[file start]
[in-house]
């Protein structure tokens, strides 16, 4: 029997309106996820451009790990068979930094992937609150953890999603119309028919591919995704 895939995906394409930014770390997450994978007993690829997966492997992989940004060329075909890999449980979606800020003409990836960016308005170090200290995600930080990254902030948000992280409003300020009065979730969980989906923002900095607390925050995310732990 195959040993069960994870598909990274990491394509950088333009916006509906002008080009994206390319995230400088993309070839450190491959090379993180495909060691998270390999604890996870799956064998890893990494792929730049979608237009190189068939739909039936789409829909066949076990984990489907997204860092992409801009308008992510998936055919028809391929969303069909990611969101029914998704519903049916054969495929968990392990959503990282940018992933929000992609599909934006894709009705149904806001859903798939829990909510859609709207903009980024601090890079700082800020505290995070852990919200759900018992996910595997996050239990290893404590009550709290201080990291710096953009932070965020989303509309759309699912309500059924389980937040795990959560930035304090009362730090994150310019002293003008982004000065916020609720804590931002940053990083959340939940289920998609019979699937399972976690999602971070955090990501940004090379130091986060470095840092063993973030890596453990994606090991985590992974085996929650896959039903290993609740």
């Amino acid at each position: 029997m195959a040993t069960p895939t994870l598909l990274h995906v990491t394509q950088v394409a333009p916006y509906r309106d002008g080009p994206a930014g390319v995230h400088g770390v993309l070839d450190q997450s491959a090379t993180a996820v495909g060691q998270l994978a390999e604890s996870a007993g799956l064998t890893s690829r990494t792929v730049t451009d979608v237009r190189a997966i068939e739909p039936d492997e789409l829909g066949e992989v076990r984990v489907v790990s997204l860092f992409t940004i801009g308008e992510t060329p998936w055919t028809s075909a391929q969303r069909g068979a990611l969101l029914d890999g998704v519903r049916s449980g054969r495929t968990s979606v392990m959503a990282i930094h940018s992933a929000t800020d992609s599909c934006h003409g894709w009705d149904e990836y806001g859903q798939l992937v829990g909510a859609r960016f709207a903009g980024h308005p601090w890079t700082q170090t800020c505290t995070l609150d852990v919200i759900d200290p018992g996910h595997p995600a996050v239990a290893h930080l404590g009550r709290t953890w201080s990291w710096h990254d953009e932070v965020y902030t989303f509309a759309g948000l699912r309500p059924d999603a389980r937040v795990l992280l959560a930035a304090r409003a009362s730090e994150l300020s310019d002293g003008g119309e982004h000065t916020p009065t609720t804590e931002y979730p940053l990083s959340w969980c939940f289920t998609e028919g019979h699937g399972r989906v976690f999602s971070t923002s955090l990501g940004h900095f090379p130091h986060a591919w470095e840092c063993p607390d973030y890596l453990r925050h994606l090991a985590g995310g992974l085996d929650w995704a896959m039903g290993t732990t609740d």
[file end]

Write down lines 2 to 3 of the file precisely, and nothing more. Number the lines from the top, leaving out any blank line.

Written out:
């Protein structure tokens, strides 16, 4: 029997309106996820451009790990068979930094992937609150953890999603119309028919591919995704 895939995906394409930014770390997450994978007993690829997966492997992989940004060329075909890999449980979606800020003409990836960016308005170090200290995600930080990254902030948000992280409003300020009065979730969980989906923002900095607390925050995310732990 195959040993069960994870598909990274990491394509950088333009916006509906002008080009994206390319995230400088993309070839450190491959090379993180495909060691998270390999604890996870799956064998890893990494792929730049979608237009190189068939739909039936789409829909066949076990984990489907997204860092992409801009308008992510998936055919028809391929969303069909990611969101029914998704519903049916054969495929968990392990959503990282940018992933929000992609599909934006894709009705149904806001859903798939829990909510859609709207903009980024601090890079700082800020505290995070852990919200759900018992996910595997996050239990290893404590009550709290201080990291710096953009932070965020989303509309759309699912309500059924389980937040795990959560930035304090009362730090994150310019002293003008982004000065916020609720804590931002940053990083959340939940289920998609019979699937399972976690999602971070955090990501940004090379130091986060470095840092063993973030890596453990994606090991985590992974085996929650896959039903290993609740």
């Amino acid at each position: 029997m195959a040993t069960p895939t994870l598909l990274h995906v990491t394509q950088v394409a333009p916006y509906r309106d002008g080009p994206a930014g390319v995230h400088g770390v993309l070839d450190q997450s491959a090379t993180a996820v495909g060691q998270l994978a390999e604890s996870a007993g799956l064998t890893s690829r990494t792929v730049t451009d979608v237009r190189a997966i068939e739909p039936d492997e789409l829909g066949e992989v076990r984990v489907v790990s997204l860092f992409t940004i801009g308008e992510t060329p998936w055919t028809s075909a391929q969303r069909g068979a990611l969101l029914d890999g998704v519903r049916s449980g054969r495929t968990s979606v392990m959503a990282i930094h940018s992933a929000t800020d992609s599909c934006h003409g894709w009705d149904e990836y806001g859903q798939l992937v829990g909510a859609r960016f709207a903009g980024h308005p601090w890079t700082q170090t800020c505290t995070l609150d852990v919200i759900d200290p018992g996910h595997p995600a996050v239990a290893h930080l404590g009550r709290t953890w201080s990291w710096h990254d953009e932070v965020y902030t989303f509309a759309g948000l699912r309500p059924d999603a389980r937040v795990l992280l959560a930035a304090r409003a009362s730090e994150l300020s310019d002293g003008g119309e982004h000065t916020p009065t609720t804590e931002y979730p940053l990083s959340w969980c939940f289920t998609e028919g019979h699937g399972r989906v976690f999602s971070t923002s955090l990501g940004h900095f090379p130091h986060a591919w470095e840092c063993p607390d973030y890596l453990r925050h994606l090991a985590g995310g992974l085996d929650w995704a896959m039903g290993t732990t609740d």